EMA to be Scrapped

November 06, 2010

Education maintenance allowance (EMA) will be scrapped in order to fund the compulsory education and training of all under-19s.

EMAs were a means-tested allowance of between £10 and £30, paid to 16- to 19-year-olds who stay on in education and whose household income had to be less than £30,810 per year. Those receiving the maximum £30 payment make up 80% of all recipients, with their household income is below £20,817 per year.

A replacement programme of targeted support for those most in need is likely to have a budget just a fraction of the size of EMA, as the Government seeks to save £500 million of the total £574 million budget.

George Osborne, the chancellor, told the House of Commons: “We will fund an increase in places for 16 to 19-year-olds, and raise the participation age to 18 by the end of the Parliament.”

The Department for Education justified the decision by saying that evaluations of the allowance showed that 90 per cent of the money was “dead weight”, going to students who would have attended anyway. However a survey carried out by the NUS in 2008 found 65% of participants on the £30 rate stated that they could not continue to study without EMA.

The Institute for Fiscal Studies report said EMA was a significant factor in improving staying-on rates in education, particularly for boys and for the poorest students. It said it had boosted participation by around six percentage points. Colleges are particularly concerned about EMAs because they teach 69 per cent of students receiving support.

Sally Hunt, general secretary of the University and College Union, said: “We are appalled to learn that education maintenance allowances are at risk. The simple message here seems to be: ‘Don’t be poor’.”


  1. I have received EMA for the last two years; without it i wouldn't be able to afford to travel to college or buy myself food for lunch. I think scrapping it would make a lot of students drop out, not because they want to, but because they can't afford to go.

  2. EMA will still be available to students over 18 who are in the lowest percentage of household income.
    I personally think the EMA cut is wrong; a lot of people rely on it, getting part time jobs is hard enough at the moment especially without the stress of collage. If people do drop out of collage even more strain will be put on the government as there will be a huge increase in unemployed young people.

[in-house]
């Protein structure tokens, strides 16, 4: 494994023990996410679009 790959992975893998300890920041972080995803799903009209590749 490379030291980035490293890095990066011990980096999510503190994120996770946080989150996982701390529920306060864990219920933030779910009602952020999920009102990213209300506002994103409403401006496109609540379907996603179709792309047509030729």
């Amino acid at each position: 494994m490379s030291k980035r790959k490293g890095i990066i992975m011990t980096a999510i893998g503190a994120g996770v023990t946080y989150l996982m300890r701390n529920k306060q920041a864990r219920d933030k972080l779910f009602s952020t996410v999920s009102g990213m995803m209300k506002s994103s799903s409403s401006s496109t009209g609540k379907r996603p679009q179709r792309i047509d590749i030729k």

3. This is a disgrace to be honest.

    When I was at Sixth Form studying for my A-Levels, I was luck enough to be raking in the cash at my part-time job, working 30 hours per week outside of my studies.

    HOWEVER, if it hadn't have been for that job, my £30 EMA per week would have been my only income and I can't imagine what it must be like for those poor kids who, unlike me, were and are unfortuante enough to not have a job aswell.

    What with the Univeristy tuition fee rises and now this, it seems as though this Tory government really does not give a flying fish about education and the youth of tomorrow, and just want to focus solely on reducing the debt of the nation's economy, thus putting them in a good light to Labour considering we went into recession whilst ruled under a Labour governement.

    It's time to put the political sqaubbling to aside for once and focus on what really matters; the youngsters of this nations who are in higher education, whether it be sixth form or University, and are lookign to make a change to our nation through their professions in future generations to come.

  4. I believe it was the labour government who introduced the change to the education system; now pupils have to stay in school untill they are 18. Because of this, funding needs to be found, and what better place than the ema budget?
    I don't think they realise the effects it will have on people, or the current unemployment issue.


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© Charlotte Aimee Clarke 2010